Executed in 1940, Ohne Titel (671) is an elegant gouache infused with the vibrancy and musicality characteristic of Kandinsky’s mature Parisian period. Escaping the great uncertainty and austerity which had riddled Paris throughout the Second World War, the artist immersed himself in the spiritual reassurances of the visual form. The only evidence of the artist’s tribulations is the work’s medium, a coloured cardboard, replacing canvases which were extremely scarce at the time. Amidst the psychological pressures on a ‘degenerate artist’, particularly one with intimate connections to both Russia and Germany, Kandinsky found legitimacy in the realm of the imagination through a compelling logic of radical creativity – one which broke through the limits of materiality.
In his 1911 essay, Du Spirituel dans l’art et dans la peinture en particulier, the artist presents his works as belonging to three genres: Impressions, Improvisations and Compositions. The present work belongs to the last, characterised by a conscious and intentional efficacity that still ultimately gives way to the spiritual and the emotional. As such, while the artist examines the effects of forces and abstractions on lines and colour, Ohne Titel (671) illustrates his desire to divest from the physical and concrete quality of art, instead choosing to transform the inner sounds and vibrations of the psyche in a symphony of form and line, division and colour, ciphers and signs. In this interchange of colour and form, the artist plays with the sonority of geometrical elements to create a pictorial manifestation of the phenomenal figurative reality of painting. In his belief that all painting in its essence is abstract, his surface manifestations reveal a fundamental truth: ‘Art is subordinate to cosmic laws revealed by the intuition of the artist’ (Wassily Kandinsky quoted in Armin Szweite, ‘Free the Line for the Inner Sound’ in Kandinsky, Watercolours and Drawings (exhibition catalogue), Kunstsammlung Nordrhein-Westfalen, Düsseldorf, 1992, p. 22).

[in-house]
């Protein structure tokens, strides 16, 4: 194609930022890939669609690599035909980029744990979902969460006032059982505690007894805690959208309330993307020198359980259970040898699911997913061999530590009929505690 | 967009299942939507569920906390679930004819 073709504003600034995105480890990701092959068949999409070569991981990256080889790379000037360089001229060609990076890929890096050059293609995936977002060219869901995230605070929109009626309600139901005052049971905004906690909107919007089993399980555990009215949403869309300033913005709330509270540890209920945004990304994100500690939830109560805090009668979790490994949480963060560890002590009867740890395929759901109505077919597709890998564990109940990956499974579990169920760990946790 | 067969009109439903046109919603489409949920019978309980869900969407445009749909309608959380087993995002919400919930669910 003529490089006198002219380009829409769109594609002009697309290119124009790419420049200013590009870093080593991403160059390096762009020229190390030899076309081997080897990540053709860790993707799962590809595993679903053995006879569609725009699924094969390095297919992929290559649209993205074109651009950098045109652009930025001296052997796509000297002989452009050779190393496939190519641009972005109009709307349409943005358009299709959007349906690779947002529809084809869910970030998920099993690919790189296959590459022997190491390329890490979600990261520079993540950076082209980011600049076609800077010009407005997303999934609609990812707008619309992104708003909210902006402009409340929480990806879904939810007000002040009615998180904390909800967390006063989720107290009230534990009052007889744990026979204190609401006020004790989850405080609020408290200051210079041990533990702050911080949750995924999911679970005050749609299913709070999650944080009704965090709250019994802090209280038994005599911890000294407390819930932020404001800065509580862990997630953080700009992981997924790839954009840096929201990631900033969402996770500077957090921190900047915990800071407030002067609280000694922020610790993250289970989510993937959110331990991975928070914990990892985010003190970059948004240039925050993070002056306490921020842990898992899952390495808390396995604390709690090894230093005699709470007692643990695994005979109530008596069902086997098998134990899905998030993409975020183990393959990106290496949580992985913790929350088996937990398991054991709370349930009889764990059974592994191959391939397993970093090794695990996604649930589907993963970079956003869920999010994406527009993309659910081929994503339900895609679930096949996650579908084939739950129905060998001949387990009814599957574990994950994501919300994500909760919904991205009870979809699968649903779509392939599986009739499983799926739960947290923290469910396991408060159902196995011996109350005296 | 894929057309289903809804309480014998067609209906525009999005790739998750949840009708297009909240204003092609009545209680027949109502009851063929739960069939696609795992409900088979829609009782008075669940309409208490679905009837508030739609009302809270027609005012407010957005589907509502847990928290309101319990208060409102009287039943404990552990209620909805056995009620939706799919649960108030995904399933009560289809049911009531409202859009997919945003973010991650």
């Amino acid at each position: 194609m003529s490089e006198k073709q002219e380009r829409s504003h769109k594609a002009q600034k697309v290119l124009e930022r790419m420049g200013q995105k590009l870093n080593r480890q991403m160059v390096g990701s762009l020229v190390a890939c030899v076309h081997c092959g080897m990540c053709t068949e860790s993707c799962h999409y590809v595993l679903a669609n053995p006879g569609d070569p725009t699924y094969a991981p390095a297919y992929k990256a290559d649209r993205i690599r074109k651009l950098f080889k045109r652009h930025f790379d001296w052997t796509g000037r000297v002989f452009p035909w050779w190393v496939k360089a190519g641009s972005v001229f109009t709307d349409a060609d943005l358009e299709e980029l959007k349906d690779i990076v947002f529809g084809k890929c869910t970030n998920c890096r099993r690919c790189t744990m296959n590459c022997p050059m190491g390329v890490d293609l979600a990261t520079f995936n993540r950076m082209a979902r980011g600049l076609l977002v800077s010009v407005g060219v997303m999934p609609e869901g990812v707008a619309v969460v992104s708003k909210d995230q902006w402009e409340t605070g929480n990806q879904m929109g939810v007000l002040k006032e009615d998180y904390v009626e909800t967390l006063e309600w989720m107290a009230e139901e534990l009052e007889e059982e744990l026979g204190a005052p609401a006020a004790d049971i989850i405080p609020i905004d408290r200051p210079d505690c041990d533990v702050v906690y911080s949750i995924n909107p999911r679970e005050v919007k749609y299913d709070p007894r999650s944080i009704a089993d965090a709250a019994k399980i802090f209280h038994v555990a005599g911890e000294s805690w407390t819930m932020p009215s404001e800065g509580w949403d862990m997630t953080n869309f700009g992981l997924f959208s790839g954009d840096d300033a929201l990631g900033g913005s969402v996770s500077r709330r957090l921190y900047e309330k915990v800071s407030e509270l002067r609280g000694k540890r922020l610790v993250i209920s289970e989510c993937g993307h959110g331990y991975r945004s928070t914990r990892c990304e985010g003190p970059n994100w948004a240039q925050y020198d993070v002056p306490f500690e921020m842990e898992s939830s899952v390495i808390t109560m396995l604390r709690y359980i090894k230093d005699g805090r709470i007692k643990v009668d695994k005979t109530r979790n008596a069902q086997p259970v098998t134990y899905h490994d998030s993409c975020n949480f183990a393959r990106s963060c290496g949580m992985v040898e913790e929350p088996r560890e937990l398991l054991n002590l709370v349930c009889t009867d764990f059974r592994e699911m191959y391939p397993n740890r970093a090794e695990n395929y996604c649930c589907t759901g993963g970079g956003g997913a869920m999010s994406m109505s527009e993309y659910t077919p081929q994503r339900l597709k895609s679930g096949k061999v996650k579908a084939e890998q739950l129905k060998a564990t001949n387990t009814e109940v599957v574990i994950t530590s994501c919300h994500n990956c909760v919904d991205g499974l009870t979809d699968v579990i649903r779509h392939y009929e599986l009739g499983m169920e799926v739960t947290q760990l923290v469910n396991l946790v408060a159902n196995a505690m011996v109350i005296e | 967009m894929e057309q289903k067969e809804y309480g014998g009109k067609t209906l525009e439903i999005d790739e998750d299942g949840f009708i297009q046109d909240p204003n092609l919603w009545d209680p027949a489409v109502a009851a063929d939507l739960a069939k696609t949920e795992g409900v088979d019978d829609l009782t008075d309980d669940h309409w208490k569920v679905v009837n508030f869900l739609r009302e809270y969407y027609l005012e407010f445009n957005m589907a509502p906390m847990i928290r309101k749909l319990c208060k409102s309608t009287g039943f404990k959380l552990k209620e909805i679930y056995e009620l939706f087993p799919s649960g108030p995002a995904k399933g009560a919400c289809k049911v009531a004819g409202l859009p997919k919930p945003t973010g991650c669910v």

He tackles this inventive pictorial language in a two-fold manner. Primarily with the view that colour itself cannot stand alone but must rely on geometry. In his Cahiers d’Art (1935), Kandinsky wrote ‘In my view a geometric boundary allows a colour a much greater possibility of arousing a pure vibration than the boundaries of any object whatsoever’ (quoted in Wassily Kandinsky, Cahiers d’Art, 10, no. 1-4, p. 54). In Ohne Titel (671), he thus chooses to abandon the identifiable object, freely interrogating the possibilities of geometrical elements. Secondly, the artist fascinates himself with theories surrounding colour stimulus, not experimentally and scientifically as psychologists had done at the end of the nineteenth century, but through an introspective and phenomenological lens. In his own words, ‘To this end, form, movement, colour, natural and imaginary objects must be divorced from any narrative intent’ (quoted in ‘Theory’ in Du Spirituel dans l’art, p. 71).
Through this masterful synthesis of form, Kandinsky produces a stunning and radically creative work, which in its lyricism and tonality bring to life the internal vibrational frequencies of the artist’s colour and lines. The work is thus a presentation of the artist’s desire for communion between the artist and the viewer, in which through his art, the artist himself can gift the viewer with a synesthetic experience where one can hear and feel the pictorial language.
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